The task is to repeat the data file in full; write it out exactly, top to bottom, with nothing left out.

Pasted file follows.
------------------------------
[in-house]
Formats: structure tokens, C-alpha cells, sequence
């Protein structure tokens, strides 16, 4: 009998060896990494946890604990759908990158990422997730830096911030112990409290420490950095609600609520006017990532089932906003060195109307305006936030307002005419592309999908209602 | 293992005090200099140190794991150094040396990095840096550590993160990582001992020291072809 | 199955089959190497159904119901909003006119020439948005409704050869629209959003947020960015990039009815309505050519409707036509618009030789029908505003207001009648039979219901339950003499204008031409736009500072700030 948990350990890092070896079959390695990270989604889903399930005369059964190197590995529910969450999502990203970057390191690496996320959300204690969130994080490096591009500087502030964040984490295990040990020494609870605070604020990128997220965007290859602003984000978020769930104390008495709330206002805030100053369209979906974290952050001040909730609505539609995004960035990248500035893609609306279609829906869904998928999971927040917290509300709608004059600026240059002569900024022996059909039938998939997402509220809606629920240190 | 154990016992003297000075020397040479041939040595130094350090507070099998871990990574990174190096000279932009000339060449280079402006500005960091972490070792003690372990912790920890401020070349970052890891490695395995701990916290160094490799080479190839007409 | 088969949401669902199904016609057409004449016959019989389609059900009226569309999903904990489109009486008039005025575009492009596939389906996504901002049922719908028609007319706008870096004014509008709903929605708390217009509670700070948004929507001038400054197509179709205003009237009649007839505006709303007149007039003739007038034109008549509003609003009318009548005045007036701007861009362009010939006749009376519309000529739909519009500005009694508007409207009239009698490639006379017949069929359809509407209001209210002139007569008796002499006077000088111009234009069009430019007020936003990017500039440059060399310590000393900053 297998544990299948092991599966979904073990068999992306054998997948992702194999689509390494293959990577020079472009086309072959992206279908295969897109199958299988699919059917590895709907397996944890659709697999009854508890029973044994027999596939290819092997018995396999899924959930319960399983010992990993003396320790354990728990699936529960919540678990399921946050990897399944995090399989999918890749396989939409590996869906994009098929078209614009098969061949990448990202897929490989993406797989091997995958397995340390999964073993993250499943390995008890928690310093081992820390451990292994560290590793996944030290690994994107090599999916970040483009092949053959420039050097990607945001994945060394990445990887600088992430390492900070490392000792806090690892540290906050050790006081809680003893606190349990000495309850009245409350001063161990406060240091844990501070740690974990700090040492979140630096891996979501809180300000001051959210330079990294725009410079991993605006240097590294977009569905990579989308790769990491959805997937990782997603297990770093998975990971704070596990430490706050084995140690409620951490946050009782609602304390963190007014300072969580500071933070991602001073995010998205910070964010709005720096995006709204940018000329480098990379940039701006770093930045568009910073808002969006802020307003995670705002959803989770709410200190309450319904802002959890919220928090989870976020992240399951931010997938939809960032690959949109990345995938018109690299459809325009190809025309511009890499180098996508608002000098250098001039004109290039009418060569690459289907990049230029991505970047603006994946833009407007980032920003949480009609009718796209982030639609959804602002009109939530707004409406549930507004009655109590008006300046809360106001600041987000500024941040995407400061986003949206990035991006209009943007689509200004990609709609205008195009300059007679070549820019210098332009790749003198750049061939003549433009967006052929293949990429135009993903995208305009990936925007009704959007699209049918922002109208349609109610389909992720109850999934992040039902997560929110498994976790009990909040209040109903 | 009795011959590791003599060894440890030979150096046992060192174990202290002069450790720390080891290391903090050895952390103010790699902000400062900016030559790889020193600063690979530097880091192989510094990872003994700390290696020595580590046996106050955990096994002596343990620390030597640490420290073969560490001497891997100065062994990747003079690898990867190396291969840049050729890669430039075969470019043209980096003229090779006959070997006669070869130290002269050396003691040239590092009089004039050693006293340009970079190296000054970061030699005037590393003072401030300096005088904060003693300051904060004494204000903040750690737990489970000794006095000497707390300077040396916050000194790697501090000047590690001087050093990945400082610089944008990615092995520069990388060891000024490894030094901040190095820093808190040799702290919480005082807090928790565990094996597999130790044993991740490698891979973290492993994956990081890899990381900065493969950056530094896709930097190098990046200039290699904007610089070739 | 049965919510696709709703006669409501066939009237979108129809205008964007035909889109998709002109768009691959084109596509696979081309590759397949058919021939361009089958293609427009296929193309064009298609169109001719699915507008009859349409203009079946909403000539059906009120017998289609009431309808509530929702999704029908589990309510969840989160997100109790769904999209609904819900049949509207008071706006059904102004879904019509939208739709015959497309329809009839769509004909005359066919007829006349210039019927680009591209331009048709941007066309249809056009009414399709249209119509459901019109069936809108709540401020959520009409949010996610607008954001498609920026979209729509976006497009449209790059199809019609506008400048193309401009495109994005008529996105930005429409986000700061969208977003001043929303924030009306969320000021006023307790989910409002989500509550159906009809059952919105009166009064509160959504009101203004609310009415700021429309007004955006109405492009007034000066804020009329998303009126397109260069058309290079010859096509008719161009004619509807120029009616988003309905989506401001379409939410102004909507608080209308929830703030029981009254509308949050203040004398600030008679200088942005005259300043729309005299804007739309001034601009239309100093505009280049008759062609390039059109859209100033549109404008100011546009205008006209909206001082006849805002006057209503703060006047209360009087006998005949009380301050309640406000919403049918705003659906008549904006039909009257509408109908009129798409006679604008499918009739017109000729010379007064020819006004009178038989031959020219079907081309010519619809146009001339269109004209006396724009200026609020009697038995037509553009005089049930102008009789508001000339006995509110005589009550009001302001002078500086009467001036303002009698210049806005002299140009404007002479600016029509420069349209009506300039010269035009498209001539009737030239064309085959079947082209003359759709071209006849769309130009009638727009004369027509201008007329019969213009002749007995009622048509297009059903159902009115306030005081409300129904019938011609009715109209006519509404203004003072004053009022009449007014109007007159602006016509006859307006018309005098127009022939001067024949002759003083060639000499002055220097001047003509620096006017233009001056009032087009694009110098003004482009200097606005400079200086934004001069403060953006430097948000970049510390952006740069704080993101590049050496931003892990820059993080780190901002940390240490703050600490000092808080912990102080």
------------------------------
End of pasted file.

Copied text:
[in-house]
Formats: structure tokens, C-alpha cells, sequence
């Protein structure tokens, strides 16, 4: 009998060896990494946890604990759908990158990422997730830096911030112990409290420490950095609600609520006017990532089932906003060195109307305006936030307002005419592309999908209602 | 293992005090200099140190794991150094040396990095840096550590993160990582001992020291072809 | 199955089959190497159904119901909003006119020439948005409704050869629209959003947020960015990039009815309505050519409707036509618009030789029908505003207001009648039979219901339950003499204008031409736009500072700030 948990350990890092070896079959390695990270989604889903399930005369059964190197590995529910969450999502990203970057390191690496996320959300204690969130994080490096591009500087502030964040984490295990040990020494609870605070604020990128997220965007290859602003984000978020769930104390008495709330206002805030100053369209979906974290952050001040909730609505539609995004960035990248500035893609609306279609829906869904998928999971927040917290509300709608004059600026240059002569900024022996059909039938998939997402509220809606629920240190 | 154990016992003297000075020397040479041939040595130094350090507070099998871990990574990174190096000279932009000339060449280079402006500005960091972490070792003690372990912790920890401020070349970052890891490695395995701990916290160094490799080479190839007409 | 088969949401669902199904016609057409004449016959019989389609059900009226569309999903904990489109009486008039005025575009492009596939389906996504901002049922719908028609007319706008870096004014509008709903929605708390217009509670700070948004929507001038400054197509179709205003009237009649007839505006709303007149007039003739007038034109008549509003609003009318009548005045007036701007861009362009010939006749009376519309000529739909519009500005009694508007409207009239009698490639006379017949069929359809509407209001209210002139007569008796002499006077000088111009234009069009430019007020936003990017500039440059060399310590000393900053 297998544990299948092991599966979904073990068999992306054998997948992702194999689509390494293959990577020079472009086309072959992206279908295969897109199958299988699919059917590895709907397996944890659709697999009854508890029973044994027999596939290819092997018995396999899924959930319960399983010992990993003396320790354990728990699936529960919540678990399921946050990897399944995090399989999918890749396989939409590996869906994009098929078209614009098969061949990448990202897929490989993406797989091997995958397995340390999964073993993250499943390995008890928690310093081992820390451990292994560290590793996944030290690994994107090599999916970040483009092949053959420039050097990607945001994945060394990445990887600088992430390492900070490392000792806090690892540290906050050790006081809680003893606190349990000495309850009245409350001063161990406060240091844990501070740690974990700090040492979140630096891996979501809180300000001051959210330079990294725009410079991993605006240097590294977009569905990579989308790769990491959805997937990782997603297990770093998975990971704070596990430490706050084995140690409620951490946050009782609602304390963190007014300072969580500071933070991602001073995010998205910070964010709005720096995006709204940018000329480098990379940039701006770093930045568009910073808002969006802020307003995670705002959803989770709410200190309450319904802002959890919220928090989870976020992240399951931010997938939809960032690959949109990345995938018109690299459809325009190809025309511009890499180098996508608002000098250098001039004109290039009418060569690459289907990049230029991505970047603006994946833009407007980032920003949480009609009718796209982030639609959804602002009109939530707004409406549930507004009655109590008006300046809360106001600041987000500024941040995407400061986003949206990035991006209009943007689509200004990609709609205008195009300059007679070549820019210098332009790749003198750049061939003549433009967006052929293949990429135009993903995208305009990936925007009704959007699209049918922002109208349609109610389909992720109850999934992040039902997560929110498994976790009990909040209040109903 | 009795011959590791003599060894440890030979150096046992060192174990202290002069450790720390080891290391903090050895952390103010790699902000400062900016030559790889020193600063690979530097880091192989510094990872003994700390290696020595580590046996106050955990096994002596343990620390030597640490420290073969560490001497891997100065062994990747003079690898990867190396291969840049050729890669430039075969470019043209980096003229090779006959070997006669070869130290002269050396003691040239590092009089004039050693006293340009970079190296000054970061030699005037590393003072401030300096005088904060003693300051904060004494204000903040750690737990489970000794006095000497707390300077040396916050000194790697501090000047590690001087050093990945400082610089944008990615092995520069990388060891000024490894030094901040190095820093808190040799702290919480005082807090928790565990094996597999130790044993991740490698891979973290492993994956990081890899990381900065493969950056530094896709930097190098990046200039290699904007610089070739 | 049965919510696709709703006669409501066939009237979108129809205008964007035909889109998709002109768009691959084109596509696979081309590759397949058919021939361009089958293609427009296929193309064009298609169109001719699915507008009859349409203009079946909403000539059906009120017998289609009431309808509530929702999704029908589990309510969840989160997100109790769904999209609904819900049949509207008071706006059904102004879904019509939208739709015959497309329809009839769509004909005359066919007829006349210039019927680009591209331009048709941007066309249809056009009414399709249209119509459901019109069936809108709540401020959520009409949010996610607008954001498609920026979209729509976006497009449209790059199809019609506008400048193309401009495109994005008529996105930005429409986000700061969208977003001043929303924030009306969320000021006023307790989910409002989500509550159906009809059952919105009166009064509160959504009101203004609310009415700021429309007004955006109405492009007034000066804020009329998303009126397109260069058309290079010859096509008719161009004619509807120029009616988003309905989506401001379409939410102004909507608080209308929830703030029981009254509308949050203040004398600030008679200088942005005259300043729309005299804007739309001034601009239309100093505009280049008759062609390039059109859209100033549109404008100011546009205008006209909206001082006849805002006057209503703060006047209360009087006998005949009380301050309640406000919403049918705003659906008549904006039909009257509408109908009129798409006679604008499918009739017109000729010379007064020819006004009178038989031959020219079907081309010519619809146009001339269109004209006396724009200026609020009697038995037509553009005089049930102008009789508001000339006995509110005589009550009001302001002078500086009467001036303002009698210049806005002299140009404007002479600016029509420069349209009506300039010269035009498209001539009737030239064309085959079947082209003359759709071209006849769309130009009638727009004369027509201008007329019969213009002749007995009622048509297009059903159902009115306030005081409300129904019938011609009715109209006519509404203004003072004053009022009449007014109007007159602006016509006859307006018309005098127009022939001067024949002759003083060639000499002055220097001047003509620096006017233009001056009032087009694009110098003004482009200097606005400079200086934004001069403060953006430097948000970049510390952006740069704080993101590049050496931003892990820059993080780190901002940390240490703050600490000092808080912990102080």